On this week’s episode of the Patient’s Rising podcast, Terry and Bob discuss President Trump’s executive orders on prescription drug prices. Recently, Trump signed a series of Executive Orders that direct U.S. Health and Human Services to take steps to try to lower drug prices

The orders include: 

  • Ending billions of dollars of kickbacks to pharmacy benefit managers (PBMs), which are middlemen between drug manufacturers and insurers. PBMs demand massive rebates from manufacturers in return for placing their drugs on insurance formularies, the lucrative list of drugs that insurers promise to cover. The Trump order calls for PBMs to direct these rebates to patients in the form of lower cost medications. American seniors paid more than $30 billion in kickbacks in 2018 — about 30 percent of list prices for medications.
  • Requiring hospitals and health centers that are part of the 340B program, which ostensibly requires medications to be provided at less expensive prices, to pass along their savings directly to medically underserved patients. This rule will end the arbitrage opportunity that 340B hospitals have long been exploiting, where they pay pennies on the dollar for medications but then turn around and sell them at far higher rates to vulnerable patients. This rule will lower prices for insulin and epinephrine for the 28 million patients who visit 340B health centers each year, nearly one quarter of whom are uninsured.
  • Finalizing a rule allowing states to develop importation plans for certain prescription drugs. Yet as Terry has written, drug importation is more style than substance. As a matter of broad public policy, wholesale importation is not a solution to lowering drug costs. Canada’s population of 37 million isn’t much bigger than the combined size of Florida and Illinois, the two largest states currently pursuing importation legislation. The Canadian drug supply is nowhere near the scale that would be necessary to provide drugs to the massive American market. According to a study published last year in Health Economics, if just 20 percent of U.S. prescriptions were filled using Canadian prescription drug sources, the Canadian drug supply would run out in 183 days. There are also legitimate safety concerns associated with importation.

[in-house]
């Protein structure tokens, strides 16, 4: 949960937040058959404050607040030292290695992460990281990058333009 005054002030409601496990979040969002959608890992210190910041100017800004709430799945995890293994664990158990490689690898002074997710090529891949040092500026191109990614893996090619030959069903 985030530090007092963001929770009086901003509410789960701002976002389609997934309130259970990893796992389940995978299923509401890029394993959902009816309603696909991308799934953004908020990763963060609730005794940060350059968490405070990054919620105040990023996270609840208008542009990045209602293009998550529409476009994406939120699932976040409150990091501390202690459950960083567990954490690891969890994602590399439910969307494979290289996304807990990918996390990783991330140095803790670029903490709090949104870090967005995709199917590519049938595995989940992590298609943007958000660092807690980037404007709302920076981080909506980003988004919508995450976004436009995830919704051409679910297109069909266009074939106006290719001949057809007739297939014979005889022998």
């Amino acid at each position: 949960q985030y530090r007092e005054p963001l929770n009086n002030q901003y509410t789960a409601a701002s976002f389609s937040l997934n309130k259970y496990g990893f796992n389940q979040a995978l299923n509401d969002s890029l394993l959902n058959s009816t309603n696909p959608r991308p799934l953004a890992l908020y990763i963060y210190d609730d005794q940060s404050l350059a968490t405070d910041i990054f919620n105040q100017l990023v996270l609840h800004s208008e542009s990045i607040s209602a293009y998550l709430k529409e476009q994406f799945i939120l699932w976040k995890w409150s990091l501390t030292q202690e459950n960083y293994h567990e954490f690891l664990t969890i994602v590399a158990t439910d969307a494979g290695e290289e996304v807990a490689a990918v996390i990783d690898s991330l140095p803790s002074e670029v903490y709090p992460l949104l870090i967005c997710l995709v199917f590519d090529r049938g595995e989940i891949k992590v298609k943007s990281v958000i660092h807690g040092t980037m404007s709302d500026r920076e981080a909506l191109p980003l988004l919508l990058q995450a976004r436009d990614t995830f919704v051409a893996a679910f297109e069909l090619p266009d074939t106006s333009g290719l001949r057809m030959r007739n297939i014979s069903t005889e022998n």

• Creating an international price index so that Medicare does not pay more for drugs than any economically comparable OECD country. Yet as Terry has written, international price indexes threaten innovation on which patients in the rare disease community depend. While the president claims that his pricing plan will fight “global freeloaders,” it does this by copying the freeloaders’ strategy of setting prices. The administration seems to want to have its cheaper drugs and eat what’s needed to create them too. According to a paper by the National Bureau of Economic Research, cutting prices by 40 to 50 percent in the United States — as Trump’s proposal implies — will lead to between 30 and 60 percent fewer research and development projects being undertaken in the early stage of developing a new drug. The authors conclude: “A short-run benefit for consumers could lead to a long-run negative impact on social welfare.”

Terry interviews Katy Talento, an epidemiologist, licensed benefits consultant, and former lead health advisor to President Trump on the Domestic Policy Council, who makes the case for each of these orders. Terry highlights why some of these initiatives are good for patients and some are not. 

Field correspond Kate Pecora interviews Jack about his struggles with his new copay accumulator program. He explains how he’s been with his present employer for 11 years but wasn’t told that it was switching to a copay accumulator program this year, sticking him with a $4,500 annual tab. As a result of this new expense, he must choose between his son’s school and his medications. He points out that his medications are a lot less expensive for his insurer to cover than losing his foot if he’s forced to stop taking them. 

Listen HERE.